Friday, October 30, 2009
Pat Robertson flat out lies to his audience on The 700 Club. Again. Via Crooks & Liars:
His basis for opposing the law, however, is completely detached from reality. For instance, Robertson argues:
Robertson: You know, there’s a law – what about a law that says it’s a federal crime to attack somebody because of his religious beliefs? Not a chance!
Robertson seems completely unaware that in fact religious bias is one of the categories of bias crime covered by hate-crime laws -- and it has been from the very start, since these laws were first enacted on the state level in the early 1980s!
Hint to Pat: Religion was covered as a bias category from the start because Jews have long been some of the most common victims of bias crimes. For instance, in the FBI's hate-crime statistics for 2007, some 1,400 of the nation's 7,600 or so reported bias crimes were of the "anti-religion" category; of those, some 118 were varieties of anti-Christian bias.
Indeed, he needs only read the text of the the Matthew Shepard Hate Crimes Prevention Act to see that religion is one of the categories of bias it covers:
“(1) OFFENSES INVOLVING ACTUAL OR PERCEIVED RACE, COLOR, RELIGION, OR NATIONAL ORIGIN.—Whoever, whether or not acting under color of law, willfully causes bodily injury to any person or, through the use of fire, a firearm, a dangerous weapon, or an explosive or incendiary device, attempts to cause bodily injury to any person, because of the actual or perceived race, color, religion, or national origin of any person—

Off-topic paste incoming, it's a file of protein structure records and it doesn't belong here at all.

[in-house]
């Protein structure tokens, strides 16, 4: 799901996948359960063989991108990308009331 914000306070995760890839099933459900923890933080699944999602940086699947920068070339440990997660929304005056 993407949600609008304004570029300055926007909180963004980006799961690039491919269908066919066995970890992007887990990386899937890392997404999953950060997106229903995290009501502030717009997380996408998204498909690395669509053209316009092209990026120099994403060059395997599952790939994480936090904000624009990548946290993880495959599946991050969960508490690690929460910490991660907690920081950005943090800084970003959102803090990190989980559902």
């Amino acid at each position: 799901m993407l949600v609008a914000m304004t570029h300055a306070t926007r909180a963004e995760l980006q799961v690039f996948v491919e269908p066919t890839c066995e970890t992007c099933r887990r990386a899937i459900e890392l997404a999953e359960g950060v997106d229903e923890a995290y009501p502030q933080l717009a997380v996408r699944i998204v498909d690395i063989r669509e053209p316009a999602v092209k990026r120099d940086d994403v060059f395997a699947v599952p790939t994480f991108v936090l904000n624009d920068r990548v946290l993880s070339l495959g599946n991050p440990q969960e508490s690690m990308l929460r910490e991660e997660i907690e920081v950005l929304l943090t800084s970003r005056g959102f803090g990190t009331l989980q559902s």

It's not even surprising anymore, is it?
Gay Marriage Lawsuit
To the Editor:
Re “In Battle Over Gay Marriage, Timing May Be Key,” by Adam Liptak (Sidebar column, Oct. 27):
The pivotal exchange in one of the lawsuits now challenging the exclusion of same-sex couples from marriage shows that the opponents of gay people’s freedom to marry still can’t give a real answer to the key question posed in yet another court by yet another judge: “What would be the harm of permitting gay men and lesbians to marry?”
The anti-gay forces’ lawyer, Charles J. Cooper, replied, “Your Honor, my answer is: I don’t know ... I don’t know.” Mr. Cooper eventually told the judge that the government should be able to exclude gay couples from marriage in order “to channel naturally procreative sexual activity between men and women into stable, enduring unions.”
But even Justice Antonin Scalia, no friend of equality for gay people, wrote in Lawrence v. Texas: “What justification could there possibly be for denying the benefits of marriage to homosexual couples exercising ‘[t]he liberty protected by the Constitution’? Surely not the encouragement of procreation, since the sterile and the elderly are allowed to marry.”
The reason smart lawyers like Mr. Cooper don’t give a better answer to why marriage discrimination should be allowed to continue is that there isn’t one.
Freedom to Marry
New York, Oct. 27, 2009